DL: I’m talking in the main about Muslim extremism. You have a real problem in the Muslim community — which certainly doesn’t mean all Muslims or all European Muslims — of an extremist element that is deeply anti-Semitic, deeply hostile, and willing to cause pain and lash out. And that has been sort of coddled by European society, as opposed to saying, “These people are dangerous.” But I [also] think many Europeans have lost patience with Israel. There’s this feeling, “Well, the Jews have sort of brought this on themselves.”

So, how would you describe the phenomenon that what used to be exclusively anti-Semitic acts are now also happening to ordinary, secular Europeans?

DL: It’s a failure to be able to live and accept a multicultural, liberal, democratic society. And there’s been a certain infantilization of Muslim extremists in much of Europe, by saying, “Oh, we shouldn’t reprint these cartoons because they’re insulting.” That’s an infantilization and capitulation to extremists. Too many people are willing to say, “They’re anti-Semitic, but it doesn’t really affect me. My ox is not gored.” Well, your ox has been gored.

Why does it take an act of extreme violence against non-Jews for people to wake up and take to the streets?

DL: Because there’s a certain attitude of, “Well, this happens to the Jews; this is all because of Israel, and if only Israel would solve the problem with the Palestinians, all this would go away.” It’s a way of blaming the victim.

Last summer during the Gaza war, the U.K.’s Sainsbury grocery store removed kosher products from its shelves in response to anti-Semitic threats, which signaled to journalist Jeffrey Goldberg that Israel and Judaism had been “thoroughly conflated.” And yet, those who hold anti-Israeli views will argue that they are critical of Israeli policies, not Jews.

DL: The two have been tied together. I mean, like BDS [Boycott, Divestment and Sanctions] people who immediately after Charlie Hebdo said, “This was the Mossad.” [Note: On Jan. 8, an article in the Jewish newspaper The Algemeiner reported a BDS conspiracy theory linking the Mossad to the Charlie Hebdo shooting.] Those are the crazies. Those are the extremists. But to them, it’s one and the same. Kosher food has nothing to do with Israel, but I can assure you that the next time those supermarkets that were targeted want to order soup nuts, they’re going to see whether there’s a non-Israeli brand they can buy.

Israeli Prime Minister Benjamin Netanyahu was quick to conflate the anti-Semitism in Europe with what he perceives as an anti-Semitic regime in Iran, which has avowedly denied the Holocaust but hasn’t publicly sanctioned anti-Semitic violence. What is the relationship between Holocaust denial and anti-Semitism?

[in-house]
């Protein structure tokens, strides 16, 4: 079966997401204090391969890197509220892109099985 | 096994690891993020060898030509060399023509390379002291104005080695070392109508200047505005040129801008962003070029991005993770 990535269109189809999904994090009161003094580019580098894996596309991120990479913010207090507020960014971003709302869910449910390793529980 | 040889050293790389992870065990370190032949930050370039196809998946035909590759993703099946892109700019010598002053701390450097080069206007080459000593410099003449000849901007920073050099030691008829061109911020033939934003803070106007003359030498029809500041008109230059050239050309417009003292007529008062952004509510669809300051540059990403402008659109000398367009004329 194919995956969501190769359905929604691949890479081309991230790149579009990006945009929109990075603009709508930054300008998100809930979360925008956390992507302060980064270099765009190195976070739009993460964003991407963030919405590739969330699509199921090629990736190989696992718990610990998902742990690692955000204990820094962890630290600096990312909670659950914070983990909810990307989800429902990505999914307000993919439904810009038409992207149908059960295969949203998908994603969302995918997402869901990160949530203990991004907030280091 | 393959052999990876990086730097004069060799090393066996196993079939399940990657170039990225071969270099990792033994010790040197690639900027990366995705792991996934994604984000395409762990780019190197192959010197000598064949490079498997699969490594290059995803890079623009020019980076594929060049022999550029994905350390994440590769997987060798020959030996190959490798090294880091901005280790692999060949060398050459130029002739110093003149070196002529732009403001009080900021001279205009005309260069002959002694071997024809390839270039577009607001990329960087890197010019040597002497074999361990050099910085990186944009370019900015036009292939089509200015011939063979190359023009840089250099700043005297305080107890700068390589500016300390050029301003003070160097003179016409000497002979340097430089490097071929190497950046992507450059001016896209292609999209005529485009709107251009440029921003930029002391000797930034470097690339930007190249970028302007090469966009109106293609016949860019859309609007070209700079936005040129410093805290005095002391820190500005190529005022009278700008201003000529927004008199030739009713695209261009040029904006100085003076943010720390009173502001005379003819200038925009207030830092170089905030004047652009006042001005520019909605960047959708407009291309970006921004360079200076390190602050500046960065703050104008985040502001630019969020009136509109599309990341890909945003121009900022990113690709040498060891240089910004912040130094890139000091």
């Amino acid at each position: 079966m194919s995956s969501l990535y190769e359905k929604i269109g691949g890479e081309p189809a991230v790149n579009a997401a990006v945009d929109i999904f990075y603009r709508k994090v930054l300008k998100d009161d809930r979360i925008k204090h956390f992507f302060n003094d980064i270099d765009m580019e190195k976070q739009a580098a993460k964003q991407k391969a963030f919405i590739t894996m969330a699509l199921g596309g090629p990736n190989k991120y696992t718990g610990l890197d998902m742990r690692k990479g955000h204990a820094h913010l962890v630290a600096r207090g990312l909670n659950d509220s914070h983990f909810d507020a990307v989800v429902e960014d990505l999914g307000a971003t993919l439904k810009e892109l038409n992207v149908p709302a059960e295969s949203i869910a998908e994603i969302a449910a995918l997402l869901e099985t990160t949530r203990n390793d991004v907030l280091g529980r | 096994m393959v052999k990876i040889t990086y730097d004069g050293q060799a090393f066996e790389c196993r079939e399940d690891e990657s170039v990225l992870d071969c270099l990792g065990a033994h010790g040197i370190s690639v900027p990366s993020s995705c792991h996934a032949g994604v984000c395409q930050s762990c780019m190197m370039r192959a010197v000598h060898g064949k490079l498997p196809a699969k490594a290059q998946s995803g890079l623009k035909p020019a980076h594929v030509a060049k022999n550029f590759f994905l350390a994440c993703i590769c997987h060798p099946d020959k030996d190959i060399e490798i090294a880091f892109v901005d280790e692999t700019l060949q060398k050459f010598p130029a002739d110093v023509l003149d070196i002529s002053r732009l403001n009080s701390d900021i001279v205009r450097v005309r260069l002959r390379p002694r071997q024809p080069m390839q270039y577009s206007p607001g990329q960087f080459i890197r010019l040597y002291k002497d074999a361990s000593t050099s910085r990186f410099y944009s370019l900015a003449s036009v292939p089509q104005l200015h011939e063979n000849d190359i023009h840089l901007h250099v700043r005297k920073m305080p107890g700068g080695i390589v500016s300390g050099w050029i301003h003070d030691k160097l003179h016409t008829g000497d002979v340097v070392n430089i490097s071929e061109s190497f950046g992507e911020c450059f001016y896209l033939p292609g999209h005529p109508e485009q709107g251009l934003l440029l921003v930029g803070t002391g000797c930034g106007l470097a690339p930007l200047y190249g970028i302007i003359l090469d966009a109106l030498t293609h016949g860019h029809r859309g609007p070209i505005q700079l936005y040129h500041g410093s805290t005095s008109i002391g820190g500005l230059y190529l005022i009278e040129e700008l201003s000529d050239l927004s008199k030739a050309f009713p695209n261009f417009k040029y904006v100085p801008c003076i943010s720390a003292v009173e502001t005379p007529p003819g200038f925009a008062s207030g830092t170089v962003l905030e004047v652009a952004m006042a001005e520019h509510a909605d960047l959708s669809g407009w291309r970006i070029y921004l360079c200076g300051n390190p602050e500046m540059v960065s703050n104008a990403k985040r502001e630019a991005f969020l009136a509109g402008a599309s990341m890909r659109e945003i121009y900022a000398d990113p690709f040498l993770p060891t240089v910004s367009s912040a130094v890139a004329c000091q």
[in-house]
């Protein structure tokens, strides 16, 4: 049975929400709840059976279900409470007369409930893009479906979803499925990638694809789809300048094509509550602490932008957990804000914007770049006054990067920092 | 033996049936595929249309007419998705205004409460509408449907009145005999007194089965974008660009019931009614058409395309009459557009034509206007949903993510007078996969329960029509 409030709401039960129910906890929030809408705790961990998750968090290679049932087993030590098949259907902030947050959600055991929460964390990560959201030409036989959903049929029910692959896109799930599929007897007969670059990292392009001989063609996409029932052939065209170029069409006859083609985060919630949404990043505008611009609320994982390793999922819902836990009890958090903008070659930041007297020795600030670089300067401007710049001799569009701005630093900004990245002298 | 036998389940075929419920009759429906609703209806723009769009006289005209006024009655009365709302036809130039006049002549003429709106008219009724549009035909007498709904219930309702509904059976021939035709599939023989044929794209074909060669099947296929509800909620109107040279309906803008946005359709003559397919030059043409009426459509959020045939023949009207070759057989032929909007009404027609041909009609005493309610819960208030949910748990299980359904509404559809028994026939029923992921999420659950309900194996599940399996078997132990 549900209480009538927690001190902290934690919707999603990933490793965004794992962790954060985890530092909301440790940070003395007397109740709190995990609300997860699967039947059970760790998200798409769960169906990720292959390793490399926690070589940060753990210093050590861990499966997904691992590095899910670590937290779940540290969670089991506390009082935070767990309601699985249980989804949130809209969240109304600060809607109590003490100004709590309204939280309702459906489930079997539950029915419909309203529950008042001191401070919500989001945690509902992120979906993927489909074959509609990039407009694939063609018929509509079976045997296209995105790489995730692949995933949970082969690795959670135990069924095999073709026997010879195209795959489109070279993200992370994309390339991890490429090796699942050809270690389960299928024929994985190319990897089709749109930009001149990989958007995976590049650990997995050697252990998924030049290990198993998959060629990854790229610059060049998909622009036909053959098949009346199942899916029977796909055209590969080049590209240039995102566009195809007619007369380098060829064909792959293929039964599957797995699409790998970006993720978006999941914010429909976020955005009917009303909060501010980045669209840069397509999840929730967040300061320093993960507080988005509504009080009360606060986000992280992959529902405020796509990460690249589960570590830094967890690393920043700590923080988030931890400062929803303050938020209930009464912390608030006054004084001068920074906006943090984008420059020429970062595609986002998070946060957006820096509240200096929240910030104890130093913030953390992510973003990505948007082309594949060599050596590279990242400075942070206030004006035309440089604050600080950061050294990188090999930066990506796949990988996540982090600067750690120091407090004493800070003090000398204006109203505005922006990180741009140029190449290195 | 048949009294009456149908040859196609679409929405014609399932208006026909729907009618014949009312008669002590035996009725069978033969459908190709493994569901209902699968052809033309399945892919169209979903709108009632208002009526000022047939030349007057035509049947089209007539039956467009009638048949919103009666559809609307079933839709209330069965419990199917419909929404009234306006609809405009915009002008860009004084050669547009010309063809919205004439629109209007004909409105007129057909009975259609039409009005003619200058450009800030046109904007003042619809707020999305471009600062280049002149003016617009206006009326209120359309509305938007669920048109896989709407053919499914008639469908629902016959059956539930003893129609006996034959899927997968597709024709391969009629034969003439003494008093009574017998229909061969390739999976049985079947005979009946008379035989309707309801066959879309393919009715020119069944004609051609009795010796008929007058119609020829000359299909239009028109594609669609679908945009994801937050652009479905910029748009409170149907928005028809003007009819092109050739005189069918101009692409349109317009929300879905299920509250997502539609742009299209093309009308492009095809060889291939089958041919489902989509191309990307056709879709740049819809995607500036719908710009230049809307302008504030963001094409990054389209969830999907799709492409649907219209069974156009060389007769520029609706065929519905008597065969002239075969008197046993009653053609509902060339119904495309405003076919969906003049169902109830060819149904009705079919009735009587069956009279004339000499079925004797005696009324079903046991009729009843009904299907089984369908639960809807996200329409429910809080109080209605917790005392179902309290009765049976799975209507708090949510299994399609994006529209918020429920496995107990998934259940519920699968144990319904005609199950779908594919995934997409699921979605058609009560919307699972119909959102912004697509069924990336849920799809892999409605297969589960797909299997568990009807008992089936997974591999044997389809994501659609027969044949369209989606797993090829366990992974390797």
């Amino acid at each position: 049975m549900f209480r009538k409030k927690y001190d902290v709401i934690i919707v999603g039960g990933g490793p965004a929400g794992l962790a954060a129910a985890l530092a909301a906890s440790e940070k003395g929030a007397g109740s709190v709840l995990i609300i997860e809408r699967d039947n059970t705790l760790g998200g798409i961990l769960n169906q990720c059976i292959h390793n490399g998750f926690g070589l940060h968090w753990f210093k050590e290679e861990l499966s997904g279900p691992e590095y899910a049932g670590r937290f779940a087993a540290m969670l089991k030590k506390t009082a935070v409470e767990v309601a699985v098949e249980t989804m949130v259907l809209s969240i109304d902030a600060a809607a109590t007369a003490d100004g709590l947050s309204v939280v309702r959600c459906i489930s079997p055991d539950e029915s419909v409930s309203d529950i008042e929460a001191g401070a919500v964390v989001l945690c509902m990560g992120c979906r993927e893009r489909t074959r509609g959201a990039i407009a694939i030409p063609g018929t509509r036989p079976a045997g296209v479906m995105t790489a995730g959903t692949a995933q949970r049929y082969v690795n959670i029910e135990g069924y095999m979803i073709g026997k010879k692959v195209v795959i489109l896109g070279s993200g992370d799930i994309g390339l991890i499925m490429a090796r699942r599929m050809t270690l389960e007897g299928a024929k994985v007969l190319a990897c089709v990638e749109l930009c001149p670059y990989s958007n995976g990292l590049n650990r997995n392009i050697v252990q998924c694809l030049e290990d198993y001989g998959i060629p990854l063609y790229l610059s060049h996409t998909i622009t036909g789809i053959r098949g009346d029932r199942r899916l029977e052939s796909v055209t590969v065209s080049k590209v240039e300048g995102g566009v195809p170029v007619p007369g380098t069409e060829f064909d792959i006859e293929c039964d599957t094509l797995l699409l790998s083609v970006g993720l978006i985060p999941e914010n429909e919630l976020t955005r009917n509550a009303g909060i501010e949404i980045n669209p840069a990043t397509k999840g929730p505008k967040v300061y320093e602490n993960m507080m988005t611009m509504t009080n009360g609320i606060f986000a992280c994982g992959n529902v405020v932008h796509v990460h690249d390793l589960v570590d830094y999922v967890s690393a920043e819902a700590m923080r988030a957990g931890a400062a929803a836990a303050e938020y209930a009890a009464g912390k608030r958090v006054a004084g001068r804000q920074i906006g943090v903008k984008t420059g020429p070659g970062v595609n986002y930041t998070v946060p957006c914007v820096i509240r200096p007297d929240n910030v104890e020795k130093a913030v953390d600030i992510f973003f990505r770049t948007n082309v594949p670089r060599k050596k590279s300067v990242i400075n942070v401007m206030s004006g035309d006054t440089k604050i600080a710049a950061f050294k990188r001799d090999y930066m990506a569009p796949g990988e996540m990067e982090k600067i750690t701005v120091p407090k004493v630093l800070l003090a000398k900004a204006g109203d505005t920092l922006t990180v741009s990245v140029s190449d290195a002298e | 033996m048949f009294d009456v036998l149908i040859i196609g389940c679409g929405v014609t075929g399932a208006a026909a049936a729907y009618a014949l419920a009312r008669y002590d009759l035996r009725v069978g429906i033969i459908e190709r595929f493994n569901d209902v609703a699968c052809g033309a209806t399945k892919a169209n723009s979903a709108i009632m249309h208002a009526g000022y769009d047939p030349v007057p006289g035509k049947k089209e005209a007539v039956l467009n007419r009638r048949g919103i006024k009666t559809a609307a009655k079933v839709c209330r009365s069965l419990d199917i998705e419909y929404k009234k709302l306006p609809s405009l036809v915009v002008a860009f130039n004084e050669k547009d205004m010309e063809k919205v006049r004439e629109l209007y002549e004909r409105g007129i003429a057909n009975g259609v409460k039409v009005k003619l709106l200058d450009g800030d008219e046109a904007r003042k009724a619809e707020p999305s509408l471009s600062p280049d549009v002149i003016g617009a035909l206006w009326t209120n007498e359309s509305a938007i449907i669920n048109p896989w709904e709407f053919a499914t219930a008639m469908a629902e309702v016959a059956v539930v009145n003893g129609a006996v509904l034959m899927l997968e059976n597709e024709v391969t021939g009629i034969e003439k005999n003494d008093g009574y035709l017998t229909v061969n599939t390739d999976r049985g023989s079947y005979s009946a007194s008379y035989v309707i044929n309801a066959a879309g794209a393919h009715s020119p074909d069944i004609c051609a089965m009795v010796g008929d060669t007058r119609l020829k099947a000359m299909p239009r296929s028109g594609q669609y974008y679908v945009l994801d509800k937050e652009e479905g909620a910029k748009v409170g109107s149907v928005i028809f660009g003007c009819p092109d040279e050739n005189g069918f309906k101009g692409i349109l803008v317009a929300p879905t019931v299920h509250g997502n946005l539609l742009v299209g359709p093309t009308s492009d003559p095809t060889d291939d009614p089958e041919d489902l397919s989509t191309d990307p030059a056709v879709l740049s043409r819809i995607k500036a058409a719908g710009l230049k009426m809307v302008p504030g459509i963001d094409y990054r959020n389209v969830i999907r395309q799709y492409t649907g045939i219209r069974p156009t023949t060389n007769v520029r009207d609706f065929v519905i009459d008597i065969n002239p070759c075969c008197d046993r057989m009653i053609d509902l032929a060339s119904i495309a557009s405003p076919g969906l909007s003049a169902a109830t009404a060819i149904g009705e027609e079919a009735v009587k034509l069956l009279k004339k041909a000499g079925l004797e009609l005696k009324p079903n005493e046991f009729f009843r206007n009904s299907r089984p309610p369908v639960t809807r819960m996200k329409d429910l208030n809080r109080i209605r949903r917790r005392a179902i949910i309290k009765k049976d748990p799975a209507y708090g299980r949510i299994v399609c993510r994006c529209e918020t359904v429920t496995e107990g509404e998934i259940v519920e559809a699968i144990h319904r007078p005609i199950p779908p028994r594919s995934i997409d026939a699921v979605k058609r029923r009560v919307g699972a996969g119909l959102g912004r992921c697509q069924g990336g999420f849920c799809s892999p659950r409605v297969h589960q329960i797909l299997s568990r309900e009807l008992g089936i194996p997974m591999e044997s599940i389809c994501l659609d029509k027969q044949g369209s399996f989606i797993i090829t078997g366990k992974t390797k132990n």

DL: I don’t think Iran’s Holocaust denial is very important right now. Each time [Iranian President Mahmoud] Ahmadinejad would talk about Holocaust denial, his status in the free world would go down a little bit. He could talk about wanting to kill Israelis and wiping Israel off the face of the Earth — but [when] he said, “There was no Holocaust,” people got upset. I think hard-core denial has really diminished; what I see more of is a trivialization of the Holocaust — the “genocide” of the Palestinians, the “Nazi-like” tactics of the [Israel Defense Forces]. It’s not outright denial, but it’s denying the true nature of what’s going on. That’s what I call soft-core denial.

What would change if a solution to the Israeli-Palestinian conflict were reached tomorrow?

DL:The solution extremists want is the end of Israel. So a two-state solution is not going to suddenly calm them down. These are people who have been bred on terrorism, and bred on distrust, and bred on Sharia law. These people aren’t going away.

So how can Jews and liberal, democratic societies guard against acts of terror?

DL:I don’t know. I’m not a policy analyst. I’m a historian.

How would you characterize your current state of alarm?

DL: My state of alarm is higher than it’s been in the past and getting higher.

Having studied Holocaust denial and anti-Semitism for so long, don’t you ever get tired of these topics?

DL: (laughs) So tired. So tired! But, on the other hand, I feel lucky that I get to write about, study and teach something I care so much about. My vocation and my avocation come together, and that’s pretty nice.

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“The Longest Hatred: Confronting the Rise of Anti-Semitism in Europe” is free and open to the public, but advance registration is required. Individuals interested must register by Jan. 16 at ushmm.org/events/lipstadt-los-angeles. Contact the museum’s Western Regional office at (310) 556-3222 or email at western@ushmm.org with questions.